Suarez appeared to enjoy the act and requested for another one from Scarlett, but in return, he received a Warren dropkick through the steel chair.

Comment: This marquee match-up deserves the “Match of the Night” award. Both competitors were superior and astute, and yet they did not outshine each other. Clearly, all ingredients were a good mix up to serve a hearty meal. It could have been the main event, but on the flip side, the appetizer kept the audience satiated and busting at the seams.

Grade: A+

Ralph Imabayashi upsets John Sebastian

In a battle of PWR boot camp standouts,Ralph Imabayashi came out on top as he scored an upset over fellow rookie John Sebastian.

Sebastian, who proved that he has the wares to strut against a ring veteran like Jake De Leon at PWR: Terminus two months ago, toyed Imabayashi in the opening moments of the match, punishing the Filipino-Japanese newcomer with a belly-to-back suplex, a hard spinebuster, and a cracking neckbreaker.

Imabayashi refused to back down as he retaliated with lashing strikes from a shining wizard to a running knee to fend off Sebastian.

Even if he sports a small frame in the squared-circle, the small-but-terrible Imabayashi finished it off with a jumping cutter to get the victory against Sebastian.

Imabayashi tried to offer Sebastian a sportsman-like handshake after the showdown, but he received a clothesline instead from his arrogant foe.

Comment: PWR had a good pair to provide a good quality action in the ring. John Sebastian is gritty heel with a hard-hitting style, while Raph Imabayashi is a baby-face with fast-paced set of skills. Unfortunately, the chemistry failed to translate to the audience, which resulted in a lull midway of the match. Redemption came when Imabayashi hit his finishing move that had everyone on their feet.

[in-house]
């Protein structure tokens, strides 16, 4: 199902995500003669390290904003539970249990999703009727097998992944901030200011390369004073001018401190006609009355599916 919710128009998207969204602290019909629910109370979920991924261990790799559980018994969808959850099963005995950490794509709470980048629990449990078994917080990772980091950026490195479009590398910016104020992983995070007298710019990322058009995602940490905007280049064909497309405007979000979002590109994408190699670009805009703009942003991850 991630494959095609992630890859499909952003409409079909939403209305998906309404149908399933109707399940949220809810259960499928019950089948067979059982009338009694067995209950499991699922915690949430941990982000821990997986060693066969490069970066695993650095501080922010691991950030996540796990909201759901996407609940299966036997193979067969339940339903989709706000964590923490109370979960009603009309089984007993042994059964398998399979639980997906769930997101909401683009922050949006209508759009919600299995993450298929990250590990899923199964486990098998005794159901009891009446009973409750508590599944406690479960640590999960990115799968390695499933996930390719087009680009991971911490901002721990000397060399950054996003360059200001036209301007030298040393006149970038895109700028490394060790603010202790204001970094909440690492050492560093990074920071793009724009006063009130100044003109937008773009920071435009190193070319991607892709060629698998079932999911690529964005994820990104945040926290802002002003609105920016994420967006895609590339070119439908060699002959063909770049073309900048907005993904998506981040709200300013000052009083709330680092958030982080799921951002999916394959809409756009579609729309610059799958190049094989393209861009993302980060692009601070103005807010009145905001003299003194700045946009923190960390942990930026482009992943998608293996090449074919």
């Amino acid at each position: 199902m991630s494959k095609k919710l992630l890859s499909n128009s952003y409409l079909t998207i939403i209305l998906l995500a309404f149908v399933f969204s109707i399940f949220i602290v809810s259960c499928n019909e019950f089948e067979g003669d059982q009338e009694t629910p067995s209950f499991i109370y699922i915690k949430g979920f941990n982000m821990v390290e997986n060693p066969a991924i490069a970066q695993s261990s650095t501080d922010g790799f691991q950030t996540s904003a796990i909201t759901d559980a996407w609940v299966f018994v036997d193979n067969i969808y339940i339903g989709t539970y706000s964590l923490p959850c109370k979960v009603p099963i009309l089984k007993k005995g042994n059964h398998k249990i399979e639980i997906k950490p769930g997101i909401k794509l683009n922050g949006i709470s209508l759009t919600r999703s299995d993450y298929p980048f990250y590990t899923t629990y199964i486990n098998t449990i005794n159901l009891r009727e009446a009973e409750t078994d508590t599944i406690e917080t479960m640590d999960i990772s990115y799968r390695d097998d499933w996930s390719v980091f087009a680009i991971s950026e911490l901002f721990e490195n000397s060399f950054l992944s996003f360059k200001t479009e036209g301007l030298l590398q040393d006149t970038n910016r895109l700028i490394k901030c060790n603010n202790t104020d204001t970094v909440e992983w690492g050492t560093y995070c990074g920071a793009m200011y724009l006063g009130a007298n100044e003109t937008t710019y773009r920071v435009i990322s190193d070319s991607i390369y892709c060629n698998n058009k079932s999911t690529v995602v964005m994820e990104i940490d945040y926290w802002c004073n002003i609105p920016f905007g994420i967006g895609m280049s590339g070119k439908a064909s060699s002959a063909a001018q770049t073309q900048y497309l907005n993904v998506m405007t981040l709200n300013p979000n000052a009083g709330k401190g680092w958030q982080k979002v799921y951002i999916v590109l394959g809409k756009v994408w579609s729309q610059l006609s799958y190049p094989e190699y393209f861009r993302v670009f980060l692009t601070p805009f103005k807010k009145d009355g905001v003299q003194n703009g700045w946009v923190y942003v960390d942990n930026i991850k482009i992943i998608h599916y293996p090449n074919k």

Grade: C

Mayhem Brannigan, Apocalypse survive all-out war

Mayhem Brannigan and The Apocalypse survived nearly sixty minutes of punishment to overthrow “Classical” Bryan Leo and Main Maxx in PWR’s first signature match branded “All-Out War”, which is a no-holds-barred and falls-count-and-submission-anywhere battle.

When the bell sounded, both teams immediately exchanged blows, but Brannigan and Apocalypse attained the upper hand to set the pace of the bout.

Brannigan pummeled Main Maxx with kendo stick shots, while Apocalypse treated Leo like a dog as he laced a chain around his opponent’s neck and dragged him all over the venue.

Main Maxx was able to shift the leverage on Royal Flush’s side when he grabbed a steel tray as a weapon and then squashed his masked foe with a steam roller.

Leo also broke free from Apocalypse’s captivity and tormented the behemoth with a figure-four leglock in the ring, whereas Main Maxx delighted the wrestling hooligans by exploiting Brannigan outside the squared-circle.

With both parties battling each other all over the arena, Brannigan defied his physical limitation when he leaped from the second floor balcony to land on Leo and Main Maxx, with Apocalypse and PWR officials being involved in the fiasco.

After recuperating from the daredevil dive, each team made their way back to ring, where Leo and Brannigan traded shots with a kendo stick, while both Main Maxx and Apocalypse crashed into an improvised table.

Determined to settle the score against their rivals, Royal Flush welcomed their newest member John Sebastian, who attacked and led the unmasking of Brannigan.

Apocalypse quickly broke the 3-on-1 equation with a baseball bat and also accepted a helping hand from Ralph Imabayashi, who took out Sebastian from the scene.

Receiving a spare mask from his girlfriend Nicole, Brannigan returned to action that signaled the end for Leo and Main Maxx as the two delivered their individual finishers to get the elusive victory.